Our perception of the digitalization of business and society is a result of all our experience is this area – spiced with our own mindset and knowledge. It is our perceptions, through our personal lenses, that define how we view and address digitalization, and the resulting business effects. Our perception needs to change at the same rate as the digital evolution and it can be a painful journey without the right support. What lenses do you use to view digitalization?
Our perception of life and circumstance is a reflection of our experience and mindset. Our perception teaches us what is good and bad – and what we can trust. Memories of bad (and good) experiences are stored in our mind and are used to perceive and evaluate situations. It is one of the key functions of the amygdala part of the brain to translate senses into emotions and actions/decisions – all driven by experience, knowledge and mindset. Our “lenses” of circumstance guide our way through life and help us to make the right decisions. How does this relate to digitalization?
The way we view a brand or product/service is often in the light of our previous experiences and how they relate to our values and needs. In the same way, the way we perceive digitalization is a summary of previous experience and our mindset relating to these practices. I have worked in this domain for 15 years and during this journey I have changed my interpretation gradually based on new experiences, inspirations, and insights. It has been a personal journey where my own principles of digitalization have been challenged to their core. To change your perception is sometimes painful (I know) but necessary to keep up with evolution. However, some leaders see digitalization as a pure technical trend while others see it as a complete game changer addressing culture and leadership. It is hard to argue that one interpretation is better than another – it is a matter of opinion and mindset. Everything we see is tainted in someway by experience and mindset.
I often meet “traditional” CIOs who have been in the IT industries since the mid-90s with a technical career mastering technology, projects and processes. It was a time where the role of IT was to improve business productivity through cost reduction and automation. Cost-efficient IT was a successful IT organization! A career was based on delivering annual productivity gains with limited risk – often through large projects (not always successful) and smartly utilizing IT. As long as IT was “just” a productivity enabler located in the corner of the organization chart – it was an ok approach since very few understood what IT was about. My concern is how we relate to how digitalization (cross-functional) is perceived through productivity and technology lenses? How does it look like? How does it smell and feel? Does IT see the same picture as business and customers?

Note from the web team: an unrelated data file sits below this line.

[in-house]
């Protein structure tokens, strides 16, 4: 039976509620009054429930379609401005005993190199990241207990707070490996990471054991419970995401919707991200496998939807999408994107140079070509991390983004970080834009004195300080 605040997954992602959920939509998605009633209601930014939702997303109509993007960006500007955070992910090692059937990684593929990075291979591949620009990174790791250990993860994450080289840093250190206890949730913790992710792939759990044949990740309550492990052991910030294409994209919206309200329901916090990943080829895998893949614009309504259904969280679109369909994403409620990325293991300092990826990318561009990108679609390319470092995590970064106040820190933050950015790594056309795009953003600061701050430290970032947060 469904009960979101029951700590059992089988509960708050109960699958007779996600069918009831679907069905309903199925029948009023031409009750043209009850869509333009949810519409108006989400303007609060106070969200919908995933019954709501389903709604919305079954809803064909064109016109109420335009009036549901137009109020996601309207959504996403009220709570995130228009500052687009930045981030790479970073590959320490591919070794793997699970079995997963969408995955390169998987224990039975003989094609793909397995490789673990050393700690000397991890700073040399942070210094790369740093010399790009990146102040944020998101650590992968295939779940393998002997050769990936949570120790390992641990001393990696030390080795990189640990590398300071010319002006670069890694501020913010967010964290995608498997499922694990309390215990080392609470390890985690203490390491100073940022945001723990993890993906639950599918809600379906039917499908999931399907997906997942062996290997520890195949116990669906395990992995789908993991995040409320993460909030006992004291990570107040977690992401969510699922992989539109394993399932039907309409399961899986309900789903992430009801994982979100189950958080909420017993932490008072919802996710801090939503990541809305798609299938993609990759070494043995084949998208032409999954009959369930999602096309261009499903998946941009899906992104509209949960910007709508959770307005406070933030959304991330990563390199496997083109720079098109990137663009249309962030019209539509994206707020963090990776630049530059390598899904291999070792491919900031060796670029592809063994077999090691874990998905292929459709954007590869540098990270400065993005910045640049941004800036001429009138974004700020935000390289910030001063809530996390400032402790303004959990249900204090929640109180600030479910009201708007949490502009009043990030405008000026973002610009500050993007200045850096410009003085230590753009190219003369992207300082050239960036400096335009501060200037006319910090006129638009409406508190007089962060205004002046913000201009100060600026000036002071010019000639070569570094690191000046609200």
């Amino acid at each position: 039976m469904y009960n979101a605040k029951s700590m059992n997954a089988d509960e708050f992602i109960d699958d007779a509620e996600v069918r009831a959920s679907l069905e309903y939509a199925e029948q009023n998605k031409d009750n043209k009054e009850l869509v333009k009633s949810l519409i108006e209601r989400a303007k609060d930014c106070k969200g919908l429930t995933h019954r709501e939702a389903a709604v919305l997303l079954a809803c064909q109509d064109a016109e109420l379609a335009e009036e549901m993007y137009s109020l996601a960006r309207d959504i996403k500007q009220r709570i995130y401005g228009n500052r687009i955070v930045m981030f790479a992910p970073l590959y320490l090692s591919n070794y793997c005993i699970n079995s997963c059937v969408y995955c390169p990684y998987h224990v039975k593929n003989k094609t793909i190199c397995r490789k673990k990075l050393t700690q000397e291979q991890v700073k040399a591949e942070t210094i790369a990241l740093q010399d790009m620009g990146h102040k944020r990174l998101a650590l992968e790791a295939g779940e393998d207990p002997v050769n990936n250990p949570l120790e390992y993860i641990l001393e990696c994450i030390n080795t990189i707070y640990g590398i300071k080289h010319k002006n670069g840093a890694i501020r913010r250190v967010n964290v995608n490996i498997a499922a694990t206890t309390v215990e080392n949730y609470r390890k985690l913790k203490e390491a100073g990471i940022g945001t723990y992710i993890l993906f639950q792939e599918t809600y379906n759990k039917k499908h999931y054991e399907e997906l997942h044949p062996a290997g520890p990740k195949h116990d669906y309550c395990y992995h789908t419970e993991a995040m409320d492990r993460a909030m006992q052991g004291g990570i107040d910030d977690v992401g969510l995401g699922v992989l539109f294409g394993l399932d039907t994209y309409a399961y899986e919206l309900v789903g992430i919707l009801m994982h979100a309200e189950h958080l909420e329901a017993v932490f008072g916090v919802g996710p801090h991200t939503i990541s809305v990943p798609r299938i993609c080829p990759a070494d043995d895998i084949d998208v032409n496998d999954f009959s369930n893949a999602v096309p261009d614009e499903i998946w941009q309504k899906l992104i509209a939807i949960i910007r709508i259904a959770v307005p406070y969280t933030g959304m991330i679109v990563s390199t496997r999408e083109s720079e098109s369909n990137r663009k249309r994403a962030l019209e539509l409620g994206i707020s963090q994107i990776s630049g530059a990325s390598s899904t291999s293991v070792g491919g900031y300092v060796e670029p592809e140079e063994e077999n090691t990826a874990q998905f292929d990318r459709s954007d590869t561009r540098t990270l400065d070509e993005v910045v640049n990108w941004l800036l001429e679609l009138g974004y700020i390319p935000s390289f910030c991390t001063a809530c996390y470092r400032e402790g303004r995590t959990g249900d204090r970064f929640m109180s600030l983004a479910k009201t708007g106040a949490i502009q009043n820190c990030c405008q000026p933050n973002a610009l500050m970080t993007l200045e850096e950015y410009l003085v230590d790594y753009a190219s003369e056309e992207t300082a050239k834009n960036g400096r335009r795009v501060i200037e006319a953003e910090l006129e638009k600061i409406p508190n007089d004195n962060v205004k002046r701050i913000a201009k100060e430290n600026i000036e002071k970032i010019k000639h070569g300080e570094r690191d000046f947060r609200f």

What we need to understand is that we need right perspectives to interpret how the future will look like. Digitalization is rapidly changing the business environment with more frequent market disruptions. Without the right perspective, emerging disruptions are difficult to detect and manage in the best way. The coming threats and opportunities might seem blurry and distant which results in delaying actions until it is too late. Successful companies are those that react to mitigate threats and leverage business opportunities in due time – and hence bypass the disruptions with little business effect.
The question I ask is whether we can trust our own perspective and perception of digitalization. It is a concept that quickly evolves, and it is difficult to stay tuned to the latest trends and challenges. Do I have the right views of digitalization and how my organization can excel in a digital business environment? It is essential to identify the business disruptors that present the potential to force 50% of companies out of business. These are business predators that are an immediate threat to your business – and need to be detected and managed in the best way. Only those companies and organizations that continuously scan for disruptions and act quickly, are those that can steer clear of the ice bergs.
It is important to notice that business disruptions come in many different forms and sizes. Some are easy to detect while others are hardly noticeable – but still have impact on the business landscape. New business ideas (for example: Airbnb) have an ability to grow rapidly with access to digital technology and funding in the right circumstances.
Future-proofing your business organization is all about having the right perspectives of the future. But the future (influenced by digitalization and globalization) is not stable and will change rapidly. Without the right perspectives – the business organization will with all certainty be phased out of the market by disruptive threat. The question we need to ask ourselves is if we are prepared for the future with right and neutral lenses? Are we even brave enough to face up to the truth in a changing market? It is up to us to decide.